Whether you are starting to build a nest egg, or are close to retirement, your investments have likely been impacted by negative market performance. As a result, you may be feeling confused, stressed, or afraid—and that's okay. We are humans, not machines, and humans react emotionally to circumstances beyond (and even within) our control.
The tricky thing with emotional responses is that they may result in ill-advised action—or worse, inaction. It's nearly impossible to make a sound decision when you are responding out of fear or anxiety. Once you've acknowledged your own emotions, however, you can take proactive action and take back control of your financial life.
The following suggestions will get you started.
Consider what's important to you and why
You know certain things are important to you, but you may not spend a lot of time thinking about why they are. For example, having money may be important. But the reason why it is important to you is likely different from why it's important to someone else. Reasons may include:
- Retiring early
- Buying a second home (or a first home)
- Sending a child to college
- Purchasing a new car
When you explore why things matter to you, what you're really doing is thinking in terms of concrete goals rather than broad concepts. This is a great way to start taking charge of your finances and what you want to accomplish.
Develop a financial plan
It's difficult to create a complex financial plan on your own, but you can take action by finding a professional to assist you. The goals that you have identified are too important to leave up to chance, emotional decisions, or inertia. Once you come to that realization, the decision to craft a plan using the services of a financial professional is easy.
Dispelling myths about financial planning
There are myriad myths surrounding financial planning—which may deter some individuals from seeking help. The following are probably the most common. Don't let them stop you from taking smart action.
- Myth #1: Financial planning is for the wealthy. Financial planning is for anyone who wants to take control of his or her financial goals. Consider instead that a lot of wealthy individuals may have become wealthy because they did financially intelligent things like create plans and act on them.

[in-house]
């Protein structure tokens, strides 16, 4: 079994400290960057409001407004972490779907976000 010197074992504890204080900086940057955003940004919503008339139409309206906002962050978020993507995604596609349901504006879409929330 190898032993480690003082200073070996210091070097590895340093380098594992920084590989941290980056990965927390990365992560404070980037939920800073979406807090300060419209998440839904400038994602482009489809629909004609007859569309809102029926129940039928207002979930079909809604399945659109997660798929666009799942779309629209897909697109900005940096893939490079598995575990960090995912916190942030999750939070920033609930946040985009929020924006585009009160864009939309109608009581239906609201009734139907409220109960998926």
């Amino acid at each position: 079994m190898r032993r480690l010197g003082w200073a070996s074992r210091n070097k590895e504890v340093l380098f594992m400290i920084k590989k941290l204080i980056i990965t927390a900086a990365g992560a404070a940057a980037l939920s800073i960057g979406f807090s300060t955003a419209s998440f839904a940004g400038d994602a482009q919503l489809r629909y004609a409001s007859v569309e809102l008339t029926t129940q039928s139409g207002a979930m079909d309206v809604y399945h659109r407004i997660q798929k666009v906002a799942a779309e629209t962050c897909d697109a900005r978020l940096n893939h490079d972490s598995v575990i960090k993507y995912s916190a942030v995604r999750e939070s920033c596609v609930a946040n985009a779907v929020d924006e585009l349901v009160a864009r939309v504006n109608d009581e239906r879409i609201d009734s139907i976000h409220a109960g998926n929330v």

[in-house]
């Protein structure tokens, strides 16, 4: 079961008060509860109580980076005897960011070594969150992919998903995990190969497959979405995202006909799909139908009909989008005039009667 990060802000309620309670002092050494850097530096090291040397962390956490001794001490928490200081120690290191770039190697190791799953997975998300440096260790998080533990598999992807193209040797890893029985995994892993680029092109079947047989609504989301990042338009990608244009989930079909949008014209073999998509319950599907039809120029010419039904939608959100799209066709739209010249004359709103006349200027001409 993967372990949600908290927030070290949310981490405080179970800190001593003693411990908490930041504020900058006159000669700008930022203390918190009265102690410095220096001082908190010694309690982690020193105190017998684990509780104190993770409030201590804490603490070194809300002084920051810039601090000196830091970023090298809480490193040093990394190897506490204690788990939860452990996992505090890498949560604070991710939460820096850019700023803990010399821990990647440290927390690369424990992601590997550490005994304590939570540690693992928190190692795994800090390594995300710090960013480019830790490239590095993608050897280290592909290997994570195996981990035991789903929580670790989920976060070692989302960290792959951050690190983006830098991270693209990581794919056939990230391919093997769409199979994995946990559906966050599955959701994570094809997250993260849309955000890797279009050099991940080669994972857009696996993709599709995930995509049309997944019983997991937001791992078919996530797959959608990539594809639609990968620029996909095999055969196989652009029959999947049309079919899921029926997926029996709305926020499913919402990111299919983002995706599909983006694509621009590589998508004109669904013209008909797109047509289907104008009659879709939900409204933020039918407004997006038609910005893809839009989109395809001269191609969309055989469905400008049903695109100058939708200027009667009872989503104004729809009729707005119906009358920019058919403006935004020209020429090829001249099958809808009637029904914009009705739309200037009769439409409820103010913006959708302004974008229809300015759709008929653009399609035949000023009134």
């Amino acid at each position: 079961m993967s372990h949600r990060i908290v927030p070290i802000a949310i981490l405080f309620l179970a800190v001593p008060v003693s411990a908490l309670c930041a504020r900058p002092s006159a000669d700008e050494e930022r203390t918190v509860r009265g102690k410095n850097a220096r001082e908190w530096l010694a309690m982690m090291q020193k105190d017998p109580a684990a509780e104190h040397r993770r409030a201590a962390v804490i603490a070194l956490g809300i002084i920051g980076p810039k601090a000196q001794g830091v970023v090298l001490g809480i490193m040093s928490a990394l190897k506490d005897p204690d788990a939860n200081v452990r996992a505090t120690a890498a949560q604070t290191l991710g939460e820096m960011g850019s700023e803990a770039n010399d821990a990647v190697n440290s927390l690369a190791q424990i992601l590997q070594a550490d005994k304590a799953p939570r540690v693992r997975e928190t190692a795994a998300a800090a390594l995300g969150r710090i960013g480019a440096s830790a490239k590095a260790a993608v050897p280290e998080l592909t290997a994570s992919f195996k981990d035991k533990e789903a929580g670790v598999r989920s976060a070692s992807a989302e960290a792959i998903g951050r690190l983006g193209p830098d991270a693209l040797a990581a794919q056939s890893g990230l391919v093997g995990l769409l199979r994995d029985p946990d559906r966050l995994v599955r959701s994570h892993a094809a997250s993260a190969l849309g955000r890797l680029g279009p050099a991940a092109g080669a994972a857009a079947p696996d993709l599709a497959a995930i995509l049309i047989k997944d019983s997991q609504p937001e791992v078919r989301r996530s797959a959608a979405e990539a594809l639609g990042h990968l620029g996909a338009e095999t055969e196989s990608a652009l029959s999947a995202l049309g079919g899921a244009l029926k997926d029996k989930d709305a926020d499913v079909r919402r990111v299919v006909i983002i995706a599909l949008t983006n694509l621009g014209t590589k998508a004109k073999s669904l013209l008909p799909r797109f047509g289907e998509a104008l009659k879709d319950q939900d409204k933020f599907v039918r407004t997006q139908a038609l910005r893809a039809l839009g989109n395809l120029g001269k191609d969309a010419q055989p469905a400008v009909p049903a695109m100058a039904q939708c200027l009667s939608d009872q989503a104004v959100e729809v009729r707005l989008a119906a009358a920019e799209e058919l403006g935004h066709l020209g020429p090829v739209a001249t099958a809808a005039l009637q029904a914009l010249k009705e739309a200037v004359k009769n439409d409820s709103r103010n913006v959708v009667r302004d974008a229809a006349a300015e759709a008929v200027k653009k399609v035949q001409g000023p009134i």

- Myth #2: I don't need insurance until I'm old. Or, I have enough insurance. Insurance can be a safeguard for your personal income, your standard of living, and your legacy. The amount of insurance you need is based on several factors, not just age. Additionally, we often purchase some form of insurance and then forget about it, thinking we've attained what we need. As life circumstances change, your need for insurance may change, too.
- Myth #3: I can't afford professional advice. It's true that many people have seen their assets decrease; some may even be suffering from other economic distress. The short-term cost of professional advice, however, may be minimal compared with the long-term cost of not attaining the assistance you need to take action and stay on track.
It's reasonable to assume that people who already had financial plans in place before the markets started to fall are feeling more comfortable during these tough times because they know that they've taken action. You can feel that same way. The choice is yours.
At a minimum, you may want to check out the following websites:
- www.mint.com - budgeting information
- www.dinkytown.com - financial calculators
- www.bankrate.com - bank lending rates
- www.annualcreditreport.com - credit reporting information
- www.AARP.com - consumer information
There is a wealth of professional guidance available to you. Counter the challenges ahead with solid planning and positive, proactive action.